“THE SEA IS A THIEF”
Author: Dave Parmelee
Publisher: Sunbury Press, Mechanicsburg
Available: Borrow a copy from the Osterhout Library, Wilkes-Barre; available online at sunburypressstore.com, amazon.com and barnesandnoble.com, $14.95.
After years of family vacations to the island community of Chincoteague, Va., Dave Parmelee, 56, of Shavertown found the inspiration for his first novel.
Released on March 19, “The Sea is a Thief” uses the island’s decision to remain loyal to the Union during the Civil War as the backdrop for a romance story. Parmelee said the idea was built in a single car ride with his two daughters on a trip to the vacation destination about five years ago.
“We actually have the little notebook where we wrote down some of the key characters and plot points. I used almost all of them. It’s fun to look back and see how that started,” he recalled.
The book, though set in Chincoteague, Va., has a strong connection to Pennsylvania. The hero hails from Port Clinton, Parmelee said.
Along with a recent reading at the Osterhout Library in Wilkes-Barre in support of the book, Parmelee had a pair of book signings and a reading scheduled this past week in Chincoteague during the island’s annual Pony Penning event.
Times Leader: What’s the basic story behind ‘The Sea is a Thief’?
Dave Parmelee: “It’s the story of a perilous romance between a young Union sailor who is sent on a gunboat to protect the island of Chincoteague and a young wildlife artist who lives there.”
TL: How did you discover the Chincoteague’s historic significance during the Civil War?
D.P.: “Our family has vacationed there for many years. … Chincoteague is a lovely little family vacation town. … It’s best known for the wild ponies in the 1940s children’s book, ‘Misty of Chincoteague.’ The wild ponies roam freely, and they’re protected of course.
“One year, we picked up a book on local history, and I found out that during the Civil War, Chincoteague actually voted 198-2 to remain loyal to the Union even though it’s part of Virginia. … The Virginia mainland actually sent a ship to blockade them, so the city fathers appealed to the Union to send another ship, which sank the first ship and sat in the harbor for three months to convince the mainland to leave the island alone. We read the story, and the next time we went to Chincoteague, my daughters (Susanna, now 23, and Andrea, now 18) and I sat in the car and we actually plotted this out. We said, ‘What if one of the sailors on that boat had met one of the local girls?’ The real event was the jumping-off point.”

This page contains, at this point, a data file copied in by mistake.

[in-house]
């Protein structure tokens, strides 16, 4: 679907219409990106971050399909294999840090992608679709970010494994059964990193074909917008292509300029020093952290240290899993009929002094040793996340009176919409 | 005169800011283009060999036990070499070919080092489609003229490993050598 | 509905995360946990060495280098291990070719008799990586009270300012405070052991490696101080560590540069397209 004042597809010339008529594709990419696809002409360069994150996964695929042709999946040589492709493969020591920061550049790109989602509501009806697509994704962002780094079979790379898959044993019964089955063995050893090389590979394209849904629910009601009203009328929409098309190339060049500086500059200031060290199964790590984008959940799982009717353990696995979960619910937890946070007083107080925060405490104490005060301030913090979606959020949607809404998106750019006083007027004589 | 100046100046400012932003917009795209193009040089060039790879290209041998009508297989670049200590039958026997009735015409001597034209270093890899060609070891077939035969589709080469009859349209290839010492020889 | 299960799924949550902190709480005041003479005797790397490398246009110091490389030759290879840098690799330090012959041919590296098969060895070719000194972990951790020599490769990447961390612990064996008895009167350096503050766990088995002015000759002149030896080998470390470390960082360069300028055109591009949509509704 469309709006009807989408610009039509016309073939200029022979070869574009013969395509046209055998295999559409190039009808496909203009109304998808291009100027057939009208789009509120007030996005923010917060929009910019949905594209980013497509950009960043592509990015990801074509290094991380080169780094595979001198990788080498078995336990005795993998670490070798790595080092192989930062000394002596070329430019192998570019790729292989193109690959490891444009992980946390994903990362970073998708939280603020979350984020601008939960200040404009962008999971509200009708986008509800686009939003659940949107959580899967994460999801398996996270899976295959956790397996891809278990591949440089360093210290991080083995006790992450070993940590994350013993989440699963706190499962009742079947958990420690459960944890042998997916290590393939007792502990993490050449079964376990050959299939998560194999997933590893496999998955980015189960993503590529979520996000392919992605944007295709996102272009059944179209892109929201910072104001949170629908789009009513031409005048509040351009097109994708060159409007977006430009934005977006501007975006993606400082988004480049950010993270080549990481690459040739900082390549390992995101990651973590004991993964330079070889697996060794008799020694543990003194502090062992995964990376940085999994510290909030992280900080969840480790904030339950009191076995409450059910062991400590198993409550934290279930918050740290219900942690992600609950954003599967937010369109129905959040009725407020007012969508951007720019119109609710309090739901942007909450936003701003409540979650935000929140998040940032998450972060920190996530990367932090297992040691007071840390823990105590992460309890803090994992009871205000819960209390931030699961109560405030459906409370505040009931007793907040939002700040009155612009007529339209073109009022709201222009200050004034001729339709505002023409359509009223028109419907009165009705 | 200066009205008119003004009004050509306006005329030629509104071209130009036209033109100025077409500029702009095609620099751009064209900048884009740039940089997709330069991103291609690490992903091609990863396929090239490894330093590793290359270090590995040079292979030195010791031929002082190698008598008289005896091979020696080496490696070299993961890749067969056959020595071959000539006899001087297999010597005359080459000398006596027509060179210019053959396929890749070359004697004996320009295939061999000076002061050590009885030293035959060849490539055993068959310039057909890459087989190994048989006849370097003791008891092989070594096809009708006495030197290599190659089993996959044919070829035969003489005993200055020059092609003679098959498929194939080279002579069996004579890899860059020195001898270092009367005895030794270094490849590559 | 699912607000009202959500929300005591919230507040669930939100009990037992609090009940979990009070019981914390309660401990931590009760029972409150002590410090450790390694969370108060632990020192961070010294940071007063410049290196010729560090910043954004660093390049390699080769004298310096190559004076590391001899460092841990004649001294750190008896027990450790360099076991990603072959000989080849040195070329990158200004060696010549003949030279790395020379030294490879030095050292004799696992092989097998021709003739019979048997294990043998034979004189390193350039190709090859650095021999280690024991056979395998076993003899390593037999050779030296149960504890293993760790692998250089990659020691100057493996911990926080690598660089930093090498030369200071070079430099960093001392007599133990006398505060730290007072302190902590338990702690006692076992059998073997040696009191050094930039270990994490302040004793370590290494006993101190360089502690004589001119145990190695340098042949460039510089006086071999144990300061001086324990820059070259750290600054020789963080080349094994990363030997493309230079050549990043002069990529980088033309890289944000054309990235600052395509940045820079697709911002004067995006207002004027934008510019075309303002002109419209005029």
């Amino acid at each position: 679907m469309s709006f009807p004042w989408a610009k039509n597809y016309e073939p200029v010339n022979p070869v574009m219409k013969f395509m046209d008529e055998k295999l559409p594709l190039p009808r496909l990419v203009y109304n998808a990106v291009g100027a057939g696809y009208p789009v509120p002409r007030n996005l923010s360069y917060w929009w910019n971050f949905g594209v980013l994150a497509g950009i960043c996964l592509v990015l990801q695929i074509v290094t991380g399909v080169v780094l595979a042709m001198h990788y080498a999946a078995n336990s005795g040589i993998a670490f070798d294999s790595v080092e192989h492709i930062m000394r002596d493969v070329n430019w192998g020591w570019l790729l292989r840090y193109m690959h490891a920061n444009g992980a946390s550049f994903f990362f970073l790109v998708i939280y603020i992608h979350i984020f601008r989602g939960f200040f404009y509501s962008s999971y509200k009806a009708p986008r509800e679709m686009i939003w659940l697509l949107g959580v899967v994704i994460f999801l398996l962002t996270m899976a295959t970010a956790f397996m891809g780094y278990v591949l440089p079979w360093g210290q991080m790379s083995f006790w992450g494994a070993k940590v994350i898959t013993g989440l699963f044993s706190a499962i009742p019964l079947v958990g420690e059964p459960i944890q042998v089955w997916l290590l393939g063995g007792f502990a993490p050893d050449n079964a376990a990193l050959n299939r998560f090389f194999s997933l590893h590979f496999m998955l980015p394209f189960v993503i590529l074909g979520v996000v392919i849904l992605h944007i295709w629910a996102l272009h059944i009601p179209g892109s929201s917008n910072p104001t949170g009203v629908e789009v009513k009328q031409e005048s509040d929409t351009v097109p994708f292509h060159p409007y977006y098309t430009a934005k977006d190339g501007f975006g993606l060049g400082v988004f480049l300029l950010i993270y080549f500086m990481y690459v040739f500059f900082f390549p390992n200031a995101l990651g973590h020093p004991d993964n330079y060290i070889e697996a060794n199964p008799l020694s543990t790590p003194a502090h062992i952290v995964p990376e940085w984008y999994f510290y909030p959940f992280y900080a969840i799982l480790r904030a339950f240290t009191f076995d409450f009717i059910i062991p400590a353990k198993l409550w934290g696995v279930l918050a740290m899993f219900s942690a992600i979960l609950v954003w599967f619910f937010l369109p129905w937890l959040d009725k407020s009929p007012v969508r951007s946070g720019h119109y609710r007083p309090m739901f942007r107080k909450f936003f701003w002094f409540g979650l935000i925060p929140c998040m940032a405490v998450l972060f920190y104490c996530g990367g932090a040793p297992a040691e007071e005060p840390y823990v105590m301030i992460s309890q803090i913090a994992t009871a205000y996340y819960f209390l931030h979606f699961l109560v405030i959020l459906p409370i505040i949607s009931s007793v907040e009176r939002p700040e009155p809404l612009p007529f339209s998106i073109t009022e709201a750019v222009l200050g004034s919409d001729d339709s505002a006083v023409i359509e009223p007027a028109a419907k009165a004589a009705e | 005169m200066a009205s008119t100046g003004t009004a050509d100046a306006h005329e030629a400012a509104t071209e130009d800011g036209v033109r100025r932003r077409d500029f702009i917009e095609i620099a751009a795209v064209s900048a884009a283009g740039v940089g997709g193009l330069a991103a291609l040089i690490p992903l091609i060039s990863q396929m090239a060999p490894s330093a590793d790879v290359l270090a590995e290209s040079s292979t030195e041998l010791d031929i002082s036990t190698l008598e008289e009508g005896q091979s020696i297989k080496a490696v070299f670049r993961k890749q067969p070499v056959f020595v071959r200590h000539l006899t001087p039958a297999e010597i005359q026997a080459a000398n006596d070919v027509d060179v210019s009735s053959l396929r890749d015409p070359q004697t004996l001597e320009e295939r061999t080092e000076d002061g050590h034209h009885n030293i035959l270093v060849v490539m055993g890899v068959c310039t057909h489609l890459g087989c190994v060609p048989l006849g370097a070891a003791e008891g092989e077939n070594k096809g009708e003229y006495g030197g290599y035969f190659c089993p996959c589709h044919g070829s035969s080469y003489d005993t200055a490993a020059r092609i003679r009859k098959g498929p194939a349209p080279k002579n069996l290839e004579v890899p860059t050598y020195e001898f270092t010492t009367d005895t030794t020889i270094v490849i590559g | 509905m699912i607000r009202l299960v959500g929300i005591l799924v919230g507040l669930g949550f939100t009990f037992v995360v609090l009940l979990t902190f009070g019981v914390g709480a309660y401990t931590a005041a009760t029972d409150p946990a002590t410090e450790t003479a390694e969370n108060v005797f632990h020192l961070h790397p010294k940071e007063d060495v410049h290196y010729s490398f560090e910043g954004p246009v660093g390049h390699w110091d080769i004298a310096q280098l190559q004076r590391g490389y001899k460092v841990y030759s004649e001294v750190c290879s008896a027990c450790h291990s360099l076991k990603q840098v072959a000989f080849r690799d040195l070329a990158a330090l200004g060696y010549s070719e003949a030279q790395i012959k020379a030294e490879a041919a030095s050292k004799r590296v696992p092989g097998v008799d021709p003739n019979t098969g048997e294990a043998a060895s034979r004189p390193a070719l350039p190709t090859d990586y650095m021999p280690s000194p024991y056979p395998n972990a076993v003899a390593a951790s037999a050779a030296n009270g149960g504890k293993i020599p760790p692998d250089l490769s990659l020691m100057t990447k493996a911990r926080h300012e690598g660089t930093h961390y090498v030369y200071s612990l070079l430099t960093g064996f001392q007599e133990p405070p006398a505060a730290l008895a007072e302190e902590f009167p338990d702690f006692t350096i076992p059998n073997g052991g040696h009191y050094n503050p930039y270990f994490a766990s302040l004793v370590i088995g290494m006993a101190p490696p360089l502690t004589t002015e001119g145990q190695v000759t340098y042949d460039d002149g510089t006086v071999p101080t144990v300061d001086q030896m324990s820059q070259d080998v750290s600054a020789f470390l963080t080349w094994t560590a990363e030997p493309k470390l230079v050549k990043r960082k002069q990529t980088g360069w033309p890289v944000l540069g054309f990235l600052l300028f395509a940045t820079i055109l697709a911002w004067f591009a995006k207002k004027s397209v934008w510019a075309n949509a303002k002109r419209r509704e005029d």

TL: How long did it take to write it? Did you think you were onto something bigger?
D.P.: “It took me about 18 months. I would write it in little bits. I travel quite a lot, so I would sit in a hotel room and just not turn on the television. I haven’t turned on a TV in a hotel room for years. I would just sit at the laptop and write. … When I finished it, I said, ‘I wonder if it’s actually publishable.’ I had no idea, so I sent it to a friend to read it. She really enjoyed it. Then I sent it to a friend who is a freelance editor who works for some of the big publishers in New York. He said, ‘Absolutely, this is publishable.’ “
TL: Have you ever had anything else published?
D.P.: “The first actual published writing I did were columns for the Times Leader. I wrote 110 or so columns every two weeks from 1998 to about 2002. That was a real privilege. That was wonderful. … It was an opinion column that focused on local news from a conservative point of view.”
TL: You held a reading at the Osterhout on July 11. How was the book received?
D.P.: “It was a new experience for me. I’ve only read from it twice. One was at my daughter’s Advanced Placement English class at Dallas. I read to the English and AP History class. I’m sort of learning how to do it. Public reading is a very different thing. I felt I had the attention of the audience, and one person said, ‘What happens next?’ If your reader says what happens next, you’ve got them. The Osterhout bought two copies. It’s such a thrill to have it on the shelves of the library where I went to borrow books when I was a little kid.”
TL: What’s been rewarding about sharing the book with others?
D.P.: “The most enjoyable thing is when someone you know has read it, and they tell you what they like. You start to talk about a character and how they felt about what the character said or what somebody did. Or I left some loose ends and they wonder what happened to somebody. … They walk on that path with you, which you only walk in your imagination.”
TL: Any ideas for a second novel?
D.P.: “I think I could do it again. I have a very interesting character who is a medicine woman who lives on the island. In the course of the book, she disappears, and we don’t know what happens to her. I could put her in a lot of interesting places in the Reconstruction.”